A spring 122 coupled to the load plate can be configured to apply a controlled force to retain the component 102 as the load plate 120 is closed over the component 102. In some arrangements, the spring 122 can be a z-load spring such as a wire-form that compresses to load the heat sink 116. In some examples, the z-load spring may be replaced or used in combination with a spring that is pre-attached to the heat sink 116.

The socket activation assembly 200 can be a tool-less assembly that is adapted to retain a heat sink 116 to the socket 104 and to activate and deactivate attachment of a component 102 such as an integrated circuit to the socket 104 without usage of a tool.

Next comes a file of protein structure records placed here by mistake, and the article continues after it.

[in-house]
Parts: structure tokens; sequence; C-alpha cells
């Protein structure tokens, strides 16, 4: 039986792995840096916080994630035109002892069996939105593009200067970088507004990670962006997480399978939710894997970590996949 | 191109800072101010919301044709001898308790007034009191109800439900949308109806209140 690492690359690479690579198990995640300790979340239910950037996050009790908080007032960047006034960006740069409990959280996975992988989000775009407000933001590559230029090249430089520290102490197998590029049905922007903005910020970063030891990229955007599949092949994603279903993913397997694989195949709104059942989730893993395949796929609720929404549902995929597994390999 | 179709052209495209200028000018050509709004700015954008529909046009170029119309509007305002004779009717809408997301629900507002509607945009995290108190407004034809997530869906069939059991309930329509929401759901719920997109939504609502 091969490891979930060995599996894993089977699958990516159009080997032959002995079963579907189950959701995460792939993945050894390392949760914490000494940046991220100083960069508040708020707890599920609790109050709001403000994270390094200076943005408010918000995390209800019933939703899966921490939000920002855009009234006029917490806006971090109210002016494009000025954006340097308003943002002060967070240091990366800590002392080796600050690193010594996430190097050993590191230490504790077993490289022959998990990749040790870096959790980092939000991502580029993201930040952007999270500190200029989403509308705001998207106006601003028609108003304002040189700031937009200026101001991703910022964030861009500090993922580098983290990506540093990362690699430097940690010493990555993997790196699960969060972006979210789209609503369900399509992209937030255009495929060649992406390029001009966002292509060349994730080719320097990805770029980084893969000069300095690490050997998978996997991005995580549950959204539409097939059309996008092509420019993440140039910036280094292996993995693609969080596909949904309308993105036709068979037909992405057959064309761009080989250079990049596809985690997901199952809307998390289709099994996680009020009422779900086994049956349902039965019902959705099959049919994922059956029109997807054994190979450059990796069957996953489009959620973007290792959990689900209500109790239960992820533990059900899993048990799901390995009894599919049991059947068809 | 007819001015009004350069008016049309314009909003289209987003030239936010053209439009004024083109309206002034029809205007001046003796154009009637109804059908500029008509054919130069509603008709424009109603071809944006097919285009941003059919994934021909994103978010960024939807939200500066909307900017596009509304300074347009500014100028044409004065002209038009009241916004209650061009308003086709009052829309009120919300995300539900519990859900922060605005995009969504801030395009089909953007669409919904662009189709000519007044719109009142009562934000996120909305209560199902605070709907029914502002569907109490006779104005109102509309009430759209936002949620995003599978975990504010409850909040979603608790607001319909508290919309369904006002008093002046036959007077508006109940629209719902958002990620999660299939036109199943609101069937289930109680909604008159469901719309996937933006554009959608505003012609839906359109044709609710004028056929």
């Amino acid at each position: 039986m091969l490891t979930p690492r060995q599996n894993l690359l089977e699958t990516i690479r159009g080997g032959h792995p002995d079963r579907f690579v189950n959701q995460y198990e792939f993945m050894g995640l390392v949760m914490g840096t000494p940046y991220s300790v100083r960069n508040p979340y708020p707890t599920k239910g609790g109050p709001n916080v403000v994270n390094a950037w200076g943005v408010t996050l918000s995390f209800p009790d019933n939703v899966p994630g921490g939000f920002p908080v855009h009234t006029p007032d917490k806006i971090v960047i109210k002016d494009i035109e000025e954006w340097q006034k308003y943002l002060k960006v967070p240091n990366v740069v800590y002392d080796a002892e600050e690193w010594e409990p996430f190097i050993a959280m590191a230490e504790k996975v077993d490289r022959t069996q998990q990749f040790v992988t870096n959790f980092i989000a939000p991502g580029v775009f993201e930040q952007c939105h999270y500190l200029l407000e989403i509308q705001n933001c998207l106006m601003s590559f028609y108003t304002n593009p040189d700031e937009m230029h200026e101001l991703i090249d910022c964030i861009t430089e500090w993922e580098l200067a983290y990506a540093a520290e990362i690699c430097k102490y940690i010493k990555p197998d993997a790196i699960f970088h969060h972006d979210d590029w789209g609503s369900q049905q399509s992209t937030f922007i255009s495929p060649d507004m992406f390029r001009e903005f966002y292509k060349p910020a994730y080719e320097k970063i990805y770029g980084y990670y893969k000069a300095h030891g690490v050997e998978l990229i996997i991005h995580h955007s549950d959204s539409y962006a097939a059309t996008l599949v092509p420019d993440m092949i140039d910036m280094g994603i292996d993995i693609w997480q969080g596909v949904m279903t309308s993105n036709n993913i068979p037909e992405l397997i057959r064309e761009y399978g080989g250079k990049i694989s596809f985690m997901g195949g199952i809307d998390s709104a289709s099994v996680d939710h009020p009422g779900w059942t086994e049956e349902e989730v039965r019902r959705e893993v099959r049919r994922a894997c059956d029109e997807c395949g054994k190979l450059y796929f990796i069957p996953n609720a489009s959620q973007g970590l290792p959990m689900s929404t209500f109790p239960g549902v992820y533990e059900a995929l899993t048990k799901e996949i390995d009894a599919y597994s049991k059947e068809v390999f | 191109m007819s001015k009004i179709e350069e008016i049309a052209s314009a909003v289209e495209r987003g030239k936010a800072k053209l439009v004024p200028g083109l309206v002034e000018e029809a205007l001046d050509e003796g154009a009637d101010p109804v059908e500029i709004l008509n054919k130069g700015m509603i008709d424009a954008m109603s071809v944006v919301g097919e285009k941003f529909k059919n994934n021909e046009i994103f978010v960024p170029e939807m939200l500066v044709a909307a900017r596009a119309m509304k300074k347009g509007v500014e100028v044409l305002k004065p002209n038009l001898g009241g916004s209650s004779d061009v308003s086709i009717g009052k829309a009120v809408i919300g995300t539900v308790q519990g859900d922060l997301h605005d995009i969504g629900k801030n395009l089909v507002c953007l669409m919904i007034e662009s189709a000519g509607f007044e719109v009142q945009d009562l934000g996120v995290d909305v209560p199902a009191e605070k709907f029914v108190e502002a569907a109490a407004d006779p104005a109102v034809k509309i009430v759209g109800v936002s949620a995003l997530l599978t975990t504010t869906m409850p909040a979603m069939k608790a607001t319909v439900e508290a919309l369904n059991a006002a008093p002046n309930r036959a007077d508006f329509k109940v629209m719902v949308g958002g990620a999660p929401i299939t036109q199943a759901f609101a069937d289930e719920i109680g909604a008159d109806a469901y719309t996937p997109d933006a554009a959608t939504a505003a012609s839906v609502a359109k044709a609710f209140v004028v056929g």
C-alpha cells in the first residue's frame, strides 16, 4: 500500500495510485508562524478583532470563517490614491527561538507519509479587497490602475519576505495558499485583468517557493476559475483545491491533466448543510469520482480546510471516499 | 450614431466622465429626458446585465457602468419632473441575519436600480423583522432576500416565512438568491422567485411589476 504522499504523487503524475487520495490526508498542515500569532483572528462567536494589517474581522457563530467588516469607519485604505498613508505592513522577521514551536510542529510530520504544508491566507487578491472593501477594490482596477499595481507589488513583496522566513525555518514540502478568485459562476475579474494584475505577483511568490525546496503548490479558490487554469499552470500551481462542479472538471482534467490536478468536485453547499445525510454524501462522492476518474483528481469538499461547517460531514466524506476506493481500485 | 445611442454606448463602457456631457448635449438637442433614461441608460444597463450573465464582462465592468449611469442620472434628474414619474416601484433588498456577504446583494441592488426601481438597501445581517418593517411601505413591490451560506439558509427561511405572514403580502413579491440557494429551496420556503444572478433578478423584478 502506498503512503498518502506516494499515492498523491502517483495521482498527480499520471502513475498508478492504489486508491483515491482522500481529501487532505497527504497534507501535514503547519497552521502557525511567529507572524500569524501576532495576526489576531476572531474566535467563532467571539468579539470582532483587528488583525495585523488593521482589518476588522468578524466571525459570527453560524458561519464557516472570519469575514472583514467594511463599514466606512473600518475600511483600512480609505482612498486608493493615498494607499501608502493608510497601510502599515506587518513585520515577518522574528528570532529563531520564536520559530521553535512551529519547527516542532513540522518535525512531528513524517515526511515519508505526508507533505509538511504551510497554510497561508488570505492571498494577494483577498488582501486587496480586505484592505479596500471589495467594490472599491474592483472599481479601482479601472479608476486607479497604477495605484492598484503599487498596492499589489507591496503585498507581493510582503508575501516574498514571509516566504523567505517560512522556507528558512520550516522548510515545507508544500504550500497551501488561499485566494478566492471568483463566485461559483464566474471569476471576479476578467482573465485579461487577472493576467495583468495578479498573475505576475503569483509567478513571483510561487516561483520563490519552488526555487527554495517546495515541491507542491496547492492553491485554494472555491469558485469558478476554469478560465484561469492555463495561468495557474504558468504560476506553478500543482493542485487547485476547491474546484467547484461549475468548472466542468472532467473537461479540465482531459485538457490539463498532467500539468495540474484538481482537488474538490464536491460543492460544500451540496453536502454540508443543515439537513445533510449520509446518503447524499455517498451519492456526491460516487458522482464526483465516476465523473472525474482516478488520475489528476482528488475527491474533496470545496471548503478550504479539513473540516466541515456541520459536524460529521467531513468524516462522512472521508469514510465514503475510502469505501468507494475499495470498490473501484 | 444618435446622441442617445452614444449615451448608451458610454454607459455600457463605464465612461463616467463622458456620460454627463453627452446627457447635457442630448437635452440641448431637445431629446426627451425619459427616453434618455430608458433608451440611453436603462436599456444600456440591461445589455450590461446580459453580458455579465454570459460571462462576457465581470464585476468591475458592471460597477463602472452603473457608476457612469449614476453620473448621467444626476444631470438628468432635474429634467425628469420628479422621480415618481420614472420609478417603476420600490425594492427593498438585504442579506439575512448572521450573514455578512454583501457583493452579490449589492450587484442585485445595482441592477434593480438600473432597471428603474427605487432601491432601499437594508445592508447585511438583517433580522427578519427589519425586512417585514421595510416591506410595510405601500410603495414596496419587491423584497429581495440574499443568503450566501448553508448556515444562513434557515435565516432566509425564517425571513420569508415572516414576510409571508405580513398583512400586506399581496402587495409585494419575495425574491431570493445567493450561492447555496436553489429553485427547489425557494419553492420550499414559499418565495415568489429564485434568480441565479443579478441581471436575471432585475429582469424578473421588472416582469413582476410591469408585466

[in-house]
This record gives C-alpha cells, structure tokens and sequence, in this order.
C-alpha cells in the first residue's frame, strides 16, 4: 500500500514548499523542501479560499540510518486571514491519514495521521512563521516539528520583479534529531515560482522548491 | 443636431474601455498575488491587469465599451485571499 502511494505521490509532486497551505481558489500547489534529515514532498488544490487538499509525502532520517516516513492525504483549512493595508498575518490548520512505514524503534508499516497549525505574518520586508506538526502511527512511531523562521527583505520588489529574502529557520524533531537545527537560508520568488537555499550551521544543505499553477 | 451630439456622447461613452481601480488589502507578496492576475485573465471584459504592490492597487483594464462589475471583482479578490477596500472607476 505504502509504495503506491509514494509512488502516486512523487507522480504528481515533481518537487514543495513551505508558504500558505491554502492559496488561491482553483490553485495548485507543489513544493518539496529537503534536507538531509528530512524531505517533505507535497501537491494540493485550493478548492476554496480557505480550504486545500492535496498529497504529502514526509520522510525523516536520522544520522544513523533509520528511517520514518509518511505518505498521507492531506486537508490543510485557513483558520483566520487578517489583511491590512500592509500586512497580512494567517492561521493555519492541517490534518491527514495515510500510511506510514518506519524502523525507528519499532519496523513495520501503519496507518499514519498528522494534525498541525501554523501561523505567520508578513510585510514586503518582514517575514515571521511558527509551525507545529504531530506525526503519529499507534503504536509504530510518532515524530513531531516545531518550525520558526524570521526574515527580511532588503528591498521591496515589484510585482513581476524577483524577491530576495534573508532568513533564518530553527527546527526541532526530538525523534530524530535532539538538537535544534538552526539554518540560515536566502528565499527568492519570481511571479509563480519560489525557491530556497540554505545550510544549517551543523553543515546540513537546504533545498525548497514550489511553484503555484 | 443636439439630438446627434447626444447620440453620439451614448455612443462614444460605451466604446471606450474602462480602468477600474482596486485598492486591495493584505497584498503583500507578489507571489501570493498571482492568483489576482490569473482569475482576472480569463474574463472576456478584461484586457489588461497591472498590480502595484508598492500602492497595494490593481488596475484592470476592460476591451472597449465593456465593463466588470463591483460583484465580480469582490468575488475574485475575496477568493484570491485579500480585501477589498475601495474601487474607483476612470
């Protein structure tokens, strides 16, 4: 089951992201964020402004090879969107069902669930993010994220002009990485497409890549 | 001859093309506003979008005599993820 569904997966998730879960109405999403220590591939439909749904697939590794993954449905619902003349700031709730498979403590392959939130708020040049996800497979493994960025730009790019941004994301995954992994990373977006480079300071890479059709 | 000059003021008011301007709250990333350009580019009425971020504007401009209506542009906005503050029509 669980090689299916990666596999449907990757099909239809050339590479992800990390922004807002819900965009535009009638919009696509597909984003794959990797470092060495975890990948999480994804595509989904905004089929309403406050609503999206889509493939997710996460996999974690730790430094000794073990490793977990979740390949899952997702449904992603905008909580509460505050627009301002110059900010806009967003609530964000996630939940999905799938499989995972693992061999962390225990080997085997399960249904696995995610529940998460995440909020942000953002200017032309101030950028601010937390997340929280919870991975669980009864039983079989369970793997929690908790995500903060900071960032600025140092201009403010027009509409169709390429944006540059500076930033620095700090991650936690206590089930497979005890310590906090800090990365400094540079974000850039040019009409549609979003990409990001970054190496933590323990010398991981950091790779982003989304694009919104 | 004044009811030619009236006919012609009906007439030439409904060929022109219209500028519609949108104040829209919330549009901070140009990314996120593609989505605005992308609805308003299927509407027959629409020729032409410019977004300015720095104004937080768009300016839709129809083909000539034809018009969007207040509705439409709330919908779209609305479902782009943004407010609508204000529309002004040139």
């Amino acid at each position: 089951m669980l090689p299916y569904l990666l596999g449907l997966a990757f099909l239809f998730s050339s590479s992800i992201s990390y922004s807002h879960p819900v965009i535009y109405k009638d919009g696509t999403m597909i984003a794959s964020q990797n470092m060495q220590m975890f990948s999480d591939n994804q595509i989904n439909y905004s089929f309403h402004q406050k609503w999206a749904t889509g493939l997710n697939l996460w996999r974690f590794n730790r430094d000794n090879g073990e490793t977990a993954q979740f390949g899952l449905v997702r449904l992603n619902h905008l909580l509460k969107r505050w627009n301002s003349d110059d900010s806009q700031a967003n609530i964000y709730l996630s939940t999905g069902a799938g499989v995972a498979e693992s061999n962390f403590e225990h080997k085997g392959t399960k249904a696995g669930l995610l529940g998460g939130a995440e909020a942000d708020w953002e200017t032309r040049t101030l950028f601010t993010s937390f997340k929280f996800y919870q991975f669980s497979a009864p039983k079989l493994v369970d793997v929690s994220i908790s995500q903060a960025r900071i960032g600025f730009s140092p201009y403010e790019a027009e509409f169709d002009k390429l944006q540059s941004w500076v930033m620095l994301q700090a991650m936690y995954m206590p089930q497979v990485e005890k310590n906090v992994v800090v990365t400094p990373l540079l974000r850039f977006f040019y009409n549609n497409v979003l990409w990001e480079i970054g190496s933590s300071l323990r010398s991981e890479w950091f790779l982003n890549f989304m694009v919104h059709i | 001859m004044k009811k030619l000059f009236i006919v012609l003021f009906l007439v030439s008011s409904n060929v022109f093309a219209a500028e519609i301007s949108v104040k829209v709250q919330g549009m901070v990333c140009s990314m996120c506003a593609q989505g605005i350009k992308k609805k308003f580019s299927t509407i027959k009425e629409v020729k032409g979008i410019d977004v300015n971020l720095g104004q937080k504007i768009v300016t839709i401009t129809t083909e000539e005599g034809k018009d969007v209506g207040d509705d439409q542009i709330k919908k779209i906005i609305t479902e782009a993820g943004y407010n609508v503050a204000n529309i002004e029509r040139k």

In the illustrative example, the retention assembly 100 is shown as an electronic heat sink retention device 100 that may use a cam or stiff plate 120 to compress a Z-spring 122 to apply a controlled force that retains a heat sink 116 or component 102. The stiff plate 120 can have a notch 130 that actuates a gear 132 on the heat sink 116. In some embodiments, the notch 130 may have serrated edges that engage ridges of the gear 132. For example, notches 130 in the load plate 120 can be serrated and function as a rack and pinion with internal gearing.

Referring to FIGS. 2A and 2B in combination with FIG. 1B, the gear 132 includes bevel gears 210, 212. The bevel gear 212 turns another bevel gear 210 that is on the same axis as the socket activation key 206 and turns the key 206. As a result, the socket 104 is activated as the mechanism is closed and opened when the mechanism is opened, elimination a separate installation step to activate the socket 104 and to eliminate the possibility of the socket 104 being left open.